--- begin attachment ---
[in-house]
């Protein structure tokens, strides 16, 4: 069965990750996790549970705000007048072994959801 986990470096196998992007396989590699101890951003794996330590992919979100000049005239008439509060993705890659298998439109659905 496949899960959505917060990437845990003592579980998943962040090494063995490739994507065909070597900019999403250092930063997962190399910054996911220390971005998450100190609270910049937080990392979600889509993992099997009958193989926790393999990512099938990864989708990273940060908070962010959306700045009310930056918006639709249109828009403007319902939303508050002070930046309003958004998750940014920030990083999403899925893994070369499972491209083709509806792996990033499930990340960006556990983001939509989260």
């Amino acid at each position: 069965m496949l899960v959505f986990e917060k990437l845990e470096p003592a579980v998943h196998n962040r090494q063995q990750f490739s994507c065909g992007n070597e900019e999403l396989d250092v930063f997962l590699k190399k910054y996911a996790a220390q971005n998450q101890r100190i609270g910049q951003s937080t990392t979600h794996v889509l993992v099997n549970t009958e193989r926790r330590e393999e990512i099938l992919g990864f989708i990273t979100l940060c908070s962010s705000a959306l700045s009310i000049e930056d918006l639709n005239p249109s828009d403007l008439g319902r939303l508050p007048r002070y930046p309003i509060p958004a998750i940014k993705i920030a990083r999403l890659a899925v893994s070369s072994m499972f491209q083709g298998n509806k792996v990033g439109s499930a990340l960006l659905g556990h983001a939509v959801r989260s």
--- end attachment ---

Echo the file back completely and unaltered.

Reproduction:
[in-house]
């Protein structure tokens, strides 16, 4: 069965990750996790549970705000007048072994959801 986990470096196998992007396989590699101890951003794996330590992919979100000049005239008439509060993705890659298998439109659905 496949899960959505917060990437845990003592579980998943962040090494063995490739994507065909070597900019999403250092930063997962190399910054996911220390971005998450100190609270910049937080990392979600889509993992099997009958193989926790393999990512099938990864989708990273940060908070962010959306700045009310930056918006639709249109828009403007319902939303508050002070930046309003958004998750940014920030990083999403899925893994070369499972491209083709509806792996990033499930990340960006556990983001939509989260």
């Amino acid at each position: 069965m496949l899960v959505f986990e917060k990437l845990e470096p003592a579980v998943h196998n962040r090494q063995q990750f490739s994507c065909g992007n070597e900019e999403l396989d250092v930063f997962l590699k190399k910054y996911a996790a220390q971005n998450q101890r100190i609270g910049q951003s937080t990392t979600h794996v889509l993992v099997n549970t009958e193989r926790r330590e393999e990512i099938l992919g990864f989708i990273t979100l940060c908070s962010s705000a959306l700045s009310i000049e930056d918006l639709n005239p249109s828009d403007l008439g319902r939303l508050p007048r002070y930046p309003i509060p958004a998750i940014k993705i920030a990083r999403l890659a899925v893994s070369s072994m499972f491209q083709g298998n509806k792996v990033g439109s499930a990340l960006l659905g556990h983001a939509v959801r989260s």